Cosmic 'bubbles' are just some of what fills 'empty' space

Blowing cosmic bubbles

Our Solar System is currently moving through a cosmic bubble.

This void in space is about 1,000 light years wide. (A light year is the distance light travels in a year—just under 10 trillion kilometres). And we are close to the middle.

Its existence is nothing to do with us. We just happen to be moving through it. Blowing this bubble started around 14 million years ago. It is still growing.

Space is not empty. Along with stars and planets, there is a huge amount of gas and dust. The material is the raw material from which new stars and worlds are made and it is also where the remains of dead stars and planets end up.

What's in it and what it is doing tells us a lot about the past and gives us an idea of what might be coming.

Stars form from the collapse of a cosmic gas and dust cloud. The star’s birth happens in the densest parts of the clouds, where we cannot see with our optical telescopes. However, over the last decade or two, infrared and radio telescopes have been developed which can see into the clouds and image the forming star and planetary system. However, newly born stars do not stay hidden.

When the star turns on and starts to shine, its heat and its version of the solar wind blows all more finely-grained cloud material away. When the bubble bursts out of the cloud, we get to see the newborn star with our optical telescopes.

Like other stars, the Sun is continuously blowing out a wind of material in all directions. This "solar wind" blows out through the Solar System, pushing back the dust and cloud in interstellar space, forming our own local bubble.

The two Voyager spacecraft, launched in 1977 to explore the outer Solar System, have now left our solar wind bubble and are now out there inside that big, 1,000-light-year bubble. All stars have winds, but some stars surround themselves with bigger bubbles.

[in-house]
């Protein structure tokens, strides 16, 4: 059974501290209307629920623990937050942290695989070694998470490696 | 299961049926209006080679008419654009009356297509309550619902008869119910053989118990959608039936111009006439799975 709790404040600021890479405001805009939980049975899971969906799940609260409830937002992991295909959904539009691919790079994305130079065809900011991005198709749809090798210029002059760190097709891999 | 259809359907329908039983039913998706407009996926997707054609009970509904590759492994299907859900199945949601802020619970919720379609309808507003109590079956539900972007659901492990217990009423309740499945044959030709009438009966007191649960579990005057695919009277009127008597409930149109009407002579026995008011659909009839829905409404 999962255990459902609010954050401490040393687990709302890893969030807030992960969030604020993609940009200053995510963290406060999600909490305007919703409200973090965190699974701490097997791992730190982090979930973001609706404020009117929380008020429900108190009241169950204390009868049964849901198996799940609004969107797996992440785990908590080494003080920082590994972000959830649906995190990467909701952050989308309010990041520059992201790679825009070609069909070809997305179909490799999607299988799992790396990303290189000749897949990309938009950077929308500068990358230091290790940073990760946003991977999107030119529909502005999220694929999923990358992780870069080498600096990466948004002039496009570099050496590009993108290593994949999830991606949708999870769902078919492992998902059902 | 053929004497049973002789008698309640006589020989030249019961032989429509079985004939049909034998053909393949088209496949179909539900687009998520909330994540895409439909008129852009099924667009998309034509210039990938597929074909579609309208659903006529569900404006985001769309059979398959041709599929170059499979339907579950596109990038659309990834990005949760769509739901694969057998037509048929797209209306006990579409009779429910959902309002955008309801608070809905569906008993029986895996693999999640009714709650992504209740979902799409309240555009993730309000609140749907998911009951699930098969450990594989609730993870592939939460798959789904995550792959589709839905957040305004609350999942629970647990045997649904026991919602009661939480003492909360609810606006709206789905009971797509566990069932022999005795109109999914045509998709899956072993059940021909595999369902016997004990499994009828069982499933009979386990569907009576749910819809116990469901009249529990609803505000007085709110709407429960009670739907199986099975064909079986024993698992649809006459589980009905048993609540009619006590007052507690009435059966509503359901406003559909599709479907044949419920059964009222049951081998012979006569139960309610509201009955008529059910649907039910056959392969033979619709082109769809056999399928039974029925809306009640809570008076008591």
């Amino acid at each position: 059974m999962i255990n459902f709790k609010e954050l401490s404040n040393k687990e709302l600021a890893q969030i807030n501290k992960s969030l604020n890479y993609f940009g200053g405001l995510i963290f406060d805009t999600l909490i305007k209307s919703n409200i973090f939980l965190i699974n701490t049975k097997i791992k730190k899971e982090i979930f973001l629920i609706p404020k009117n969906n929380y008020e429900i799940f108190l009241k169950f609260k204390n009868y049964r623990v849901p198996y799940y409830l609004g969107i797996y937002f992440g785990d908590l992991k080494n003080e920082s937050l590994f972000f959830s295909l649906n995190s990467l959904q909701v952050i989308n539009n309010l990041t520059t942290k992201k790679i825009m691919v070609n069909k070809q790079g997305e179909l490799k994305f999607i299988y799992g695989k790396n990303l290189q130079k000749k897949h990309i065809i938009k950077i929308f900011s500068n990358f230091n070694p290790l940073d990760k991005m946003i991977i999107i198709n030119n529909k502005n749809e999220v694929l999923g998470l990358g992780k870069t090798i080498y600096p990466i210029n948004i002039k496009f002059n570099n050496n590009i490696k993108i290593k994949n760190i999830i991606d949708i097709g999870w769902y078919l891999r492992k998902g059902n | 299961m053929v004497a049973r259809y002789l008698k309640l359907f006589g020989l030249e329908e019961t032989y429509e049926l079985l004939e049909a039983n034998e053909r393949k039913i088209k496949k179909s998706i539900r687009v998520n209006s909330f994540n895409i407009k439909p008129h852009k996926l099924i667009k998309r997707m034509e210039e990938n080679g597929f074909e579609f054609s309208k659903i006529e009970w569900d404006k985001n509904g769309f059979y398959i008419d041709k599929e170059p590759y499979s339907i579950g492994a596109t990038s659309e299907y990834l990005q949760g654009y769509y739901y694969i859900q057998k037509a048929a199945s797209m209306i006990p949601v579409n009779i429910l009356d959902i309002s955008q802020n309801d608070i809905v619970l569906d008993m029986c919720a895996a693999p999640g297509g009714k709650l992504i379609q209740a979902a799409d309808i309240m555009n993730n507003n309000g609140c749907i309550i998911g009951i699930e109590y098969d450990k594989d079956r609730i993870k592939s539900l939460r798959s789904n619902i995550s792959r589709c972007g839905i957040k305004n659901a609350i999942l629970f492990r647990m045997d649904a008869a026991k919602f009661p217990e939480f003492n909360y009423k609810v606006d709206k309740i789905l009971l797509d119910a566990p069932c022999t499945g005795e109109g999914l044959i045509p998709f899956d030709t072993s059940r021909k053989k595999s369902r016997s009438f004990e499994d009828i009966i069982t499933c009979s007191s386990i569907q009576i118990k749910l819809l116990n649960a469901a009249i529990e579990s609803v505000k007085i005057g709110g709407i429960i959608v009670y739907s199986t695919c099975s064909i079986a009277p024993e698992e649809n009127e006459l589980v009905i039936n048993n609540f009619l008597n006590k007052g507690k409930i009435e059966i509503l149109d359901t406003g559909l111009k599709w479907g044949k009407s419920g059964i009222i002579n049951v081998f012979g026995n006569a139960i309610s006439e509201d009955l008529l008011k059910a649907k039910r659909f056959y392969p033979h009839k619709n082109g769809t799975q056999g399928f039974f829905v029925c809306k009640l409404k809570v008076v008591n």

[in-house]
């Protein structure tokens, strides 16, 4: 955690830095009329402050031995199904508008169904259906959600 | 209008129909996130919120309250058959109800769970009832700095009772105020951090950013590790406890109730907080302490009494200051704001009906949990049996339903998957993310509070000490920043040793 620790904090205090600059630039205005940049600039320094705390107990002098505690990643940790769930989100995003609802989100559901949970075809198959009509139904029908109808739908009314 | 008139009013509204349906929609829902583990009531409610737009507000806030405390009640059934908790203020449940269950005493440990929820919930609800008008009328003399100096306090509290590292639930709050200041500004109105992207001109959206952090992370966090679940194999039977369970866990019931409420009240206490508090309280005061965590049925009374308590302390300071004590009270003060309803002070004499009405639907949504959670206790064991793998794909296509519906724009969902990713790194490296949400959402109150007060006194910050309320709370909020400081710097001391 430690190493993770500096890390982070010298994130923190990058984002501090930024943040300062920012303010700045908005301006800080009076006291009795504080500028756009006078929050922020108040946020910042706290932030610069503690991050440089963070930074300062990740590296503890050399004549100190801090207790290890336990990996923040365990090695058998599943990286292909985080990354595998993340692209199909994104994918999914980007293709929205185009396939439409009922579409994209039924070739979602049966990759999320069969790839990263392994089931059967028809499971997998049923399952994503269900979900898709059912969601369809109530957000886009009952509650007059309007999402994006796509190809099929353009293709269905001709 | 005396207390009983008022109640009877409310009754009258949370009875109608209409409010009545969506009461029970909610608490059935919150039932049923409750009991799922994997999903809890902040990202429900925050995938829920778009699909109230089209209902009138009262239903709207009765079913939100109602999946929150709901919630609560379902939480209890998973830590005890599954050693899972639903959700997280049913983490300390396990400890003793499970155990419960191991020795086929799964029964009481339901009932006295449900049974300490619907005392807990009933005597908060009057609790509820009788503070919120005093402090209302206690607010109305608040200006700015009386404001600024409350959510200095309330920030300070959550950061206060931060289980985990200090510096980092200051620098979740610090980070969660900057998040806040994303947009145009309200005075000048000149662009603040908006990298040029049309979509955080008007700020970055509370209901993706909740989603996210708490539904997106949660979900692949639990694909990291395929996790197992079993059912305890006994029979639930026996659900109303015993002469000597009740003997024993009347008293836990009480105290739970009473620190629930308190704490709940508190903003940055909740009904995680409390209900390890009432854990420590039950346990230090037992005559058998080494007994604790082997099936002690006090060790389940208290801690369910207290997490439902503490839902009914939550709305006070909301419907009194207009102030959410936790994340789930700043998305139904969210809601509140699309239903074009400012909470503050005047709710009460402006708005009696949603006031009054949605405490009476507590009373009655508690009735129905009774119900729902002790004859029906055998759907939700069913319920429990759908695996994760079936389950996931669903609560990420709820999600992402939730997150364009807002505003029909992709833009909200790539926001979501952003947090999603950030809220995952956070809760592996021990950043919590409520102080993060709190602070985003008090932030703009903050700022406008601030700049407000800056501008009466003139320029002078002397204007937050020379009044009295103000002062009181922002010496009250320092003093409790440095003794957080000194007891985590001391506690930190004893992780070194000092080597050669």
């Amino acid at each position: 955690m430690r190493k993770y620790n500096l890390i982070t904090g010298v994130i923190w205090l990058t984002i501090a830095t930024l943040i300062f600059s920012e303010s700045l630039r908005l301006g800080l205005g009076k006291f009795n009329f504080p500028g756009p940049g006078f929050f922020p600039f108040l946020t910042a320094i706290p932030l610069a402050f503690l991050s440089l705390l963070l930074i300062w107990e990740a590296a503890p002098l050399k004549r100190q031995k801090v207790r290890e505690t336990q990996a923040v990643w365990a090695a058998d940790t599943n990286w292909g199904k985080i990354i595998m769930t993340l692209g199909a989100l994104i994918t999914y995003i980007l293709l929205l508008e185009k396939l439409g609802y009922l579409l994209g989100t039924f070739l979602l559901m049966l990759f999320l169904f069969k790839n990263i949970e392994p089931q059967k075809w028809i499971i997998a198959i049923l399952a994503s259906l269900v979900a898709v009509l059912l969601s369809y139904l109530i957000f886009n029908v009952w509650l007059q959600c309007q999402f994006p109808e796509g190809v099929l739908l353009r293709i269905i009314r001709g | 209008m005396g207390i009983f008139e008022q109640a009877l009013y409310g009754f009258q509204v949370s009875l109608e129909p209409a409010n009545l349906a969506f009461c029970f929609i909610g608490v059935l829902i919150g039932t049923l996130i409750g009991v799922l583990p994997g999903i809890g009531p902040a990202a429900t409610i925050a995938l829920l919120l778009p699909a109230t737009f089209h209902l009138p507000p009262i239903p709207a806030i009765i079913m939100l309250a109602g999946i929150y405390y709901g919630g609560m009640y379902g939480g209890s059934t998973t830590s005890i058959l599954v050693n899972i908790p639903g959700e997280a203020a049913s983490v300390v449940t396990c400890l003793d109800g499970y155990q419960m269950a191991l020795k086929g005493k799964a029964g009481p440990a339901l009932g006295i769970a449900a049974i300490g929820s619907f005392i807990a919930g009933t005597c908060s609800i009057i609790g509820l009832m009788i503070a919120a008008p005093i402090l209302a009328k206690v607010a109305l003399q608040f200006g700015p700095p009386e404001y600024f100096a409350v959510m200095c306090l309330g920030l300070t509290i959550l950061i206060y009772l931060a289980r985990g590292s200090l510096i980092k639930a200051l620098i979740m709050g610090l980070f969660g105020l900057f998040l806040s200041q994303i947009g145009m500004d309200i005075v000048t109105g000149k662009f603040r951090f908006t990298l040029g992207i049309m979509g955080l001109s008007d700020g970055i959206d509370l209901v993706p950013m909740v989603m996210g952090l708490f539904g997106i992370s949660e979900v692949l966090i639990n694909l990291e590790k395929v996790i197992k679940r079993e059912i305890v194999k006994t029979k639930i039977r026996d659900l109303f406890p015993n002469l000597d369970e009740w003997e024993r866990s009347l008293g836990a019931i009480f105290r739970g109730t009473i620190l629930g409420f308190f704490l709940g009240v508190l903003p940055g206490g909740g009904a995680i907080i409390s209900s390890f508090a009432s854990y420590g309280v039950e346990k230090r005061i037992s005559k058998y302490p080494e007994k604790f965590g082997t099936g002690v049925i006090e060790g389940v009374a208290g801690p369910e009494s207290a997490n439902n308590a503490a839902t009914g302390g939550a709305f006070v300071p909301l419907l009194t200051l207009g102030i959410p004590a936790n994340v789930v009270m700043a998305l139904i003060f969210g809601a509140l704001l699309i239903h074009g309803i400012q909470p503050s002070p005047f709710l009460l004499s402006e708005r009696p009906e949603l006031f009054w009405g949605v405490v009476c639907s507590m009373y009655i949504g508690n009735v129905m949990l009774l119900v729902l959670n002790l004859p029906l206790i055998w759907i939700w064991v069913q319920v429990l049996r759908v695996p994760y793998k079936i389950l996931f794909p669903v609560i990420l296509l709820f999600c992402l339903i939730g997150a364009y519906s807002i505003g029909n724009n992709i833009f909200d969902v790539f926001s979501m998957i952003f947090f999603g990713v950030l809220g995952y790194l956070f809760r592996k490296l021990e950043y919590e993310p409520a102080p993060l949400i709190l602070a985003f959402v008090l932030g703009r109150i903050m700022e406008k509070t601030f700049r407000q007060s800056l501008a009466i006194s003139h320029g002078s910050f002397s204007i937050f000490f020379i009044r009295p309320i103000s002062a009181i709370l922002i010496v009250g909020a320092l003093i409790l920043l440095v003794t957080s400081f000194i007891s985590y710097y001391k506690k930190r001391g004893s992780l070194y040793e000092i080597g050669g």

The very biggest bubbles are formed at the ends of the lives of giant stars. When these stars run short on fuel, they collapse and then explode, sending debris in all directions at thousands of kilometres a second. This meets the cosmic dust cloud, compressing it and pushing it outwards, and generating huge shock waves.

We find the bubble-shaped remains of these "supernova" explosions all over the sky. They are often hard to see or invisible through optical telescopes but they stand out well at radio wavelengths.

Some time ago, our observatory conducted a massive sky survey, known as the "Canadian Galactic Plane Survey". A mural of the survey's radio image of the sky (the sky as it would look if we could see radio waves) is on the wall in the foyer.

There are many supernova bubbles. There are also many regions where new stars are being born.

The bubble we are moving through is believed to be the result of multiple supernova explosions. This is not hugely unusual.

Stars are often born in groups, or clusters. In some cases the siblings disperse and go their own way. In other cases they stick together. Since they were all born at the same time, they age together, so we might expect that at some point there would be multiple explosions as ageing stars run out of fuel together.

The bubbles formed by exploding old stars can trigger the birth of new stars. When the shock front of an expanding bubble hits dense clouds, it destabilizes them, causing some of them to collapse, forming new stars and planets.

We see this happening on the skin of our bubble. One generation of stars begets the next.

It was not that long ago when the space between the stars was called "empty". Now we know it’s nothing like empty, and what is going on there is one of the most fascinating things in nature.


• Venus and Mars lie low in the dawn twilight.

• Jupiter is low in the southwest after sunset.

• The Moon will be New Jan. 31.

This article is written by or on behalf of an outsourced columnist and does not necessarily reflect the views of Castanet.

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About the Author

Ken Tapping is an astronomer born in the U.K. He has been with the National Research Council since 1975 and moved to the Okanagan in 1990.  

He plays guitar with a couple of local jazz bands and has written weekly astronomy articles since 1992. 

Tapping has a doctorate from the University of Utrecht in The Netherlands.

[email protected]

The views expressed are strictly those of the author and not necessarily those of Castanet. Castanet does not warrant the contents.

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